As part of the UK Green Film Festival 2012, the Birmingham Co-operative film society screened the films Happy and Taste the Waste earlier this month. On the Saturday I went along to watch ‘Taste the Waste’, a documentary about the worldwide destruction of food. However, despite many shocking figures, the film did share some bright ideas about how the waste can be reproduced to benefit all.
Food in supermarkets today requires a high standard to be sold or to even make the shelf. If it’s the wrong size, shape, colour or the packaging has been damaged in any way it’s no use and automatically gets thrown away. The film opens showing two dumpster divers practically living off what they find however still eating edible and healthy food, leaving their weekly shopping bill at a mere £10.
Society prefers the new, fresh food and a supermarket worker explains how the old, unappetizing food doesn’t sell despite it still being within its best before date by days. With the quantity of food we throw away the 1 billion who are starving in the world could be fed three times over. This astonishing fact has led teachers in Berlin to carry out practical cooking classes for children to embed the lessons of less waste and nutritional values into the new generation.
Other forms of avoiding food going to landfill and emitting ozone-depleting methane is by turning it into compost or animal feed. However, EU legislation currently restricts the latter which forces the continent to produce 5 billion tonnes of grain which further depletes resources. The film also notes that reducing food disposal by half would help climate change as much as taking half the world’s cars off the road.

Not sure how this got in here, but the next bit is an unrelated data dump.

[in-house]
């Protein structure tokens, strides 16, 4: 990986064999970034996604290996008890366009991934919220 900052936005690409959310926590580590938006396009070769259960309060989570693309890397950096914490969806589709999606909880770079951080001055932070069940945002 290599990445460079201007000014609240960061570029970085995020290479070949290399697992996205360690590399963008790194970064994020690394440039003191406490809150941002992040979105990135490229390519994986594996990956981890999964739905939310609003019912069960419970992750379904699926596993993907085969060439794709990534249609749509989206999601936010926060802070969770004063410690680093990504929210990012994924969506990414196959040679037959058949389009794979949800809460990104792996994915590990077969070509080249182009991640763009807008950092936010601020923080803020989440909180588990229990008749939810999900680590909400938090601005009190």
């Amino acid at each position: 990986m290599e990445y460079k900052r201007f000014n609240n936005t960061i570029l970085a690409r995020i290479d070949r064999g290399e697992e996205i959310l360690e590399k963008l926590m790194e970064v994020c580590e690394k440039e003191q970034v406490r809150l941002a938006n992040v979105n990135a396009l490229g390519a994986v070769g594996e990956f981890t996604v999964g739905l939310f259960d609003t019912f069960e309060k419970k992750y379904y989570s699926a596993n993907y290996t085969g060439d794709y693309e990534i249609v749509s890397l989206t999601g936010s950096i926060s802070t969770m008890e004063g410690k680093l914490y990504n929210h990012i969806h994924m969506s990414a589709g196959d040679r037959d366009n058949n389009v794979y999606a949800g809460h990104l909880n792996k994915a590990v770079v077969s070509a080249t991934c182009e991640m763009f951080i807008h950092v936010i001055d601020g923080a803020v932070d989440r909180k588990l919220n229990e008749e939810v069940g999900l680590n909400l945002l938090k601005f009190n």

The film very much concentrates on the opinions of the interviewees, whether they are part of the production, the supply chain or the sales. Each of which are controlled by consumerism and supermarkets leaving their job and income at risk if they don’t obey orders regarding what should go on the shelf and what should go to waste. A lady working in Paris is specifically seen distressed due to the fact her job is to throw away food that’s grown in her home country of Cameron where people can’t afford the bananas that she is sending to landfill.
This is an information-packed documentary showing case studies from around the globe. Whether it is a positive case of a self sufficient bee keeper in America or a negative case of supermarkets throwing away 1.6 billion apples a year the general consensus is that the system needs to change. Society needs to demand that mouths are fed with everything that’s produced, even if it is a bendy cucumber!